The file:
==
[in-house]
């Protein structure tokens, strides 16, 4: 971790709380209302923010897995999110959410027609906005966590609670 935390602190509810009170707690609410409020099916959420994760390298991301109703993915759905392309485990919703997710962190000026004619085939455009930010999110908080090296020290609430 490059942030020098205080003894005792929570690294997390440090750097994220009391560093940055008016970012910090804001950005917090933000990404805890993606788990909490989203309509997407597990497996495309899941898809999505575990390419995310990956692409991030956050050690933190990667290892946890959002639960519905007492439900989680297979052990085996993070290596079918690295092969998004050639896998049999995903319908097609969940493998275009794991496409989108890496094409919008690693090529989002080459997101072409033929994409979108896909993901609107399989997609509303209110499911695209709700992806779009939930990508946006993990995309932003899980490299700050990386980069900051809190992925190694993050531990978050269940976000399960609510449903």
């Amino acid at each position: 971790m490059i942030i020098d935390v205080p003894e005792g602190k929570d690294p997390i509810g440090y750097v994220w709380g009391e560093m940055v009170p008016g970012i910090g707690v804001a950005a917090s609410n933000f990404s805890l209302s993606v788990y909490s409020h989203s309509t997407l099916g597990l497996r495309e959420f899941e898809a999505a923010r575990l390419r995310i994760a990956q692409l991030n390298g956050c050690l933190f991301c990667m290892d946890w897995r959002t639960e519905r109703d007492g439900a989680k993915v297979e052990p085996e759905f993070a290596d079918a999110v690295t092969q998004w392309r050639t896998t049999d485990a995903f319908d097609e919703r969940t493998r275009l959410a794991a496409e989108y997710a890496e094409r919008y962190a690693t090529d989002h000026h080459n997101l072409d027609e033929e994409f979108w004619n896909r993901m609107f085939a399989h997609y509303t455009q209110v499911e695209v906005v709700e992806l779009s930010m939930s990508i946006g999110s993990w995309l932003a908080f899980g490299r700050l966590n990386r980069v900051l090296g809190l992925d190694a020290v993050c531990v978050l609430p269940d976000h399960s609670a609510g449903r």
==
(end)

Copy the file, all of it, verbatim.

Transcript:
[in-house]
């Protein structure tokens, strides 16, 4: 971790709380209302923010897995999110959410027609906005966590609670 935390602190509810009170707690609410409020099916959420994760390298991301109703993915759905392309485990919703997710962190000026004619085939455009930010999110908080090296020290609430 490059942030020098205080003894005792929570690294997390440090750097994220009391560093940055008016970012910090804001950005917090933000990404805890993606788990909490989203309509997407597990497996495309899941898809999505575990390419995310990956692409991030956050050690933190990667290892946890959002639960519905007492439900989680297979052990085996993070290596079918690295092969998004050639896998049999995903319908097609969940493998275009794991496409989108890496094409919008690693090529989002080459997101072409033929994409979108896909993901609107399989997609509303209110499911695209709700992806779009939930990508946006993990995309932003899980490299700050990386980069900051809190992925190694993050531990978050269940976000399960609510449903």
């Amino acid at each position: 971790m490059i942030i020098d935390v205080p003894e005792g602190k929570d690294p997390i509810g440090y750097v994220w709380g009391e560093m940055v009170p008016g970012i910090g707690v804001a950005a917090s609410n933000f990404s805890l209302s993606v788990y909490s409020h989203s309509t997407l099916g597990l497996r495309e959420f899941e898809a999505a923010r575990l390419r995310i994760a990956q692409l991030n390298g956050c050690l933190f991301c990667m290892d946890w897995r959002t639960e519905r109703d007492g439900a989680k993915v297979e052990p085996e759905f993070a290596d079918a999110v690295t092969q998004w392309r050639t896998t049999d485990a995903f319908d097609e919703r969940t493998r275009l959410a794991a496409e989108y997710a890496e094409r919008y962190a690693t090529d989002h000026h080459n997101l072409d027609e033929e994409f979108w004619n896909r993901m609107f085939a399989h997609y509303t455009q209110v499911e695209v906005v709700e992806l779009s930010m939930s990508i946006g999110s993990w995309l932003a908080f899980g490299r700050l966590n990386r980069v900051l090296g809190l992925d190694a020290v993050c531990v978050l609430p269940d976000h399960s609670a609510g449903r």